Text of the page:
A long-debated bill intended to overhaul oversight of Fannie Mae and Freddie Mac could become bogged down again in Congress this year because of an amendment that sets aside a compromise with the Bush administration over how much authority the government will have to set limits on the mortgage repurchasers’ loan portfolios.

The bill, HR 1427, is intended to prevent a repeat of the management and accounting scandals that forced Fannie and Freddie to restate their earnings and fire top executives.

To increase oversight of the government-sponsored entities (GSEs), HR 1427 would create a new regulator, the Federal Housing Finance Agency (FHFA), which would be authorized to set limits on their lending portfolios.

Bush administration officials and many Republican lawmakers want to limit Fannie and Freddie’s loan portfolios, which total about $1.4 trillion, saying the private companies have used the perception that their debt is backed to the government to take on more risk than is prudent. The GSEs pose a “systemic risk” to financial markets and institutions, critics say.

Many Democrats oppose strict limits on the GSEs’ portfolios, saying they help lower the cost of borrowing for average families, and the debate over limits on Fannie and Freddie’s portfolios held up GSE reform legislation last year.

Instead of imposing predetermined limits on Fannie and Freddie’s loan portfolios, compromise language worked out by the Treasury Department and Rep. Barney Frank, D-Mass., would have instead given the FHFA the authority to determine limits based on the assets the GSEs kept on hand to cover potential losses. Regulators would have been permitted to limit Fannie or Freddie’s portfolios if they determined the companies posed a potential systemic risk to the banking and finance system.

At a hearing in March, Freddie Mac Chief Executive Officer Richard Syron complained that the proposed compromise language would give FHFA too much discretion over the GSEs’ loan portfolios.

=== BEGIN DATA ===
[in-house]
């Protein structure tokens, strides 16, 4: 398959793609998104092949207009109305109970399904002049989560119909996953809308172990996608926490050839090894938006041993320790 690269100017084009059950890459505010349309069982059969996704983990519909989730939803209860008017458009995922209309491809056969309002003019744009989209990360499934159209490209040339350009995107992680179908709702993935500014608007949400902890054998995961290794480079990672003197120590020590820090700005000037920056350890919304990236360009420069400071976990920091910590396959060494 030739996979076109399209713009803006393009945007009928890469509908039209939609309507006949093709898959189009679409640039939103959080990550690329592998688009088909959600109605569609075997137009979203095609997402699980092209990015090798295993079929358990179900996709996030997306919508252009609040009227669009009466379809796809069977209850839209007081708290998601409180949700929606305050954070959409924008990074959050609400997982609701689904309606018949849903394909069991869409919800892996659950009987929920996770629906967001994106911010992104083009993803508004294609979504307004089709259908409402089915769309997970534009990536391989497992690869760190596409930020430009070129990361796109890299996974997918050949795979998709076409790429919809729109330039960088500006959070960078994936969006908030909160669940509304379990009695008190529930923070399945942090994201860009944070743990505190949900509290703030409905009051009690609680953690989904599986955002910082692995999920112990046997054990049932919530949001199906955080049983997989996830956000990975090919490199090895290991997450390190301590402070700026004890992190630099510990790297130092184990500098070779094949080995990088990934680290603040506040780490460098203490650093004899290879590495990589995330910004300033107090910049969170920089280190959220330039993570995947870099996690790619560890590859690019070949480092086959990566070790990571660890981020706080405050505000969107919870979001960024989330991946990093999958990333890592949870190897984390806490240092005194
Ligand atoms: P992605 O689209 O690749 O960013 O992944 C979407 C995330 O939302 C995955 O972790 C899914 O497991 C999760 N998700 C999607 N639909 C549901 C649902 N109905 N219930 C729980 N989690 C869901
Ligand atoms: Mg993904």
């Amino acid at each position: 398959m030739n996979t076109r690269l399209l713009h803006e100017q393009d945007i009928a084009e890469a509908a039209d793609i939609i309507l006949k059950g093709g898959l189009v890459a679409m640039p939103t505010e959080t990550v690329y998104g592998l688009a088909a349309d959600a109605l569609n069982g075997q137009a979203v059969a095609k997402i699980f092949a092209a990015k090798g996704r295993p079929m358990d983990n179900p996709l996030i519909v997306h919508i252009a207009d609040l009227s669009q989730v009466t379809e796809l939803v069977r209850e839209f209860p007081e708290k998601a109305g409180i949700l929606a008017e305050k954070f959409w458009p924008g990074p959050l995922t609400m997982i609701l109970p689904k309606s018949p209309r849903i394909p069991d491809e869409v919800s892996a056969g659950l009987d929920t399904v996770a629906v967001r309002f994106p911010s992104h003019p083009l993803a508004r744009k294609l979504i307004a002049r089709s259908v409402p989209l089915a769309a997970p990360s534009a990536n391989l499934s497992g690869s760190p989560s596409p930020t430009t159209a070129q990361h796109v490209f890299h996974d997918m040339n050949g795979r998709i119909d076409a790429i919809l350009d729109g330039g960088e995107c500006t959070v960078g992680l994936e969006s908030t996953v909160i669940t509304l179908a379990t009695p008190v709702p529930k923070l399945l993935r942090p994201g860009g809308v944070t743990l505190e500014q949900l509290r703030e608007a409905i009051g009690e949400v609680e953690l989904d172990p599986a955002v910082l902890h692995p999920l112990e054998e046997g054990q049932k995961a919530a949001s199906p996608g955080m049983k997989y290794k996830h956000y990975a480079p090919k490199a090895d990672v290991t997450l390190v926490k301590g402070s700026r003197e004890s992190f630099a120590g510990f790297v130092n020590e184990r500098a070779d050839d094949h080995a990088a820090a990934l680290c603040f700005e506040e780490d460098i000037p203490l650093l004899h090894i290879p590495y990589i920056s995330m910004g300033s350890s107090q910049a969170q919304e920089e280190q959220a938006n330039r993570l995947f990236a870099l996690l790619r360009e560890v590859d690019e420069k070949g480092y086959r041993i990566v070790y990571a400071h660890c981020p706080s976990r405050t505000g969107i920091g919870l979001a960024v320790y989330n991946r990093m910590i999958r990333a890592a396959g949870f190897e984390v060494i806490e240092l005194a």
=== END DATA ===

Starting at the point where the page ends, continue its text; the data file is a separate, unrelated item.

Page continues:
Although some interpreted the compromise language to mean that regulators would not impose “drastic reductions in our portfolio called for by our critics,” Syron said, it would in fact give FHFA “very broad authority to limit or substantially reduce the size of GSE portfolios, if they choose to do so … The high degree of discretion has cheered some GSE critics — and that worries us.”

An amendment introduced by Rep. Melissa Bean, D-Ill., and Randy Negebauer, R-Texas, addresses those concerns by narrowing the FHFA’s authority over Fannie and Freddie’s loan portfolios.

Instead of instructing FHFA to evaluate the safety and soundness of the GSEs’ holdings based on systemic risk, the amendment would have regulators judge only the risk they pose to Fannie and Freddie themselves. That would make it harder for FHFA to justify tighter limits on the GSE’s portfolios, critics say.

Although Frank opposed the amendment, he was unable to defeat it, and it is expected to be part of HR 1427 when the House votes on the bill this week.

Earlier this month, Rep. Richard Baker, R-La., urged the Treasury Department to withdraw its support of the GSE reform bill if regulators’ authority to limit Fannie and Freddie’s portfolios was weakened.

“The new regulator of the enterprises must be fully vested with authority to take action on any risks associated with the enterprises’ portfolio holdings,” Baker said in the May 10 letter. “I strongly encourage the administration to oppose any degradation of the regulatory authority currently provided in HR 1427.”

Although the amendment was easily approved by the House, it could pose an obstacle to the passage of GSE reform legislation in the Senate, where Republicans are not as heavily outnumbered.

Those who favor a stronger role for Fannie and Freddie, including the National Alliance of Independent Mortgage Bankers, have urged Congress not to pass a GSE reform bill that creates a regulator with arbitrary authority to restrict their portfolios.

“Our position is born from the fact that as retail originators, we look at Fannie and Freddie as objective, reliable sources of capital who also help us with technology, product innovation and support,” said Scott Stern, NAIMB chairman and chief executive officer. “We sell loans to Countrywide, Morgan Chase and Citi, but Fannie and Freddie are partners of ours who, in our minds, also have the added benefit of not being competitors.”

Stern, who spoke to Inman News before the amendment to HR 1427 was approved, said NAIMB favors giving a regulator authority to monitor safety and soundness.

But, Stern said, there “shouldn’t be a systemic-risk provision, because that’s subjective. Someone with a political goal could impact Fannie and Freddie’s participation in the marketplace for any reason they see fit. We think that barrier would be too low.”

The House is expected to vote on HR 1427 Tuesday, after resolving debates over other amendments to the bill.

Some Republicans are also opposed to the bill’s proposal to establish an affordable-housing fund funded by Fannie and Freddie, to the tune of about $500 million a year. Fannie and Freddie would be required to contribute an amount equal to 1.2 basis points of their outstanding mortgages to the fund. Past attempts to amend the bill to remove the requirement have failed.

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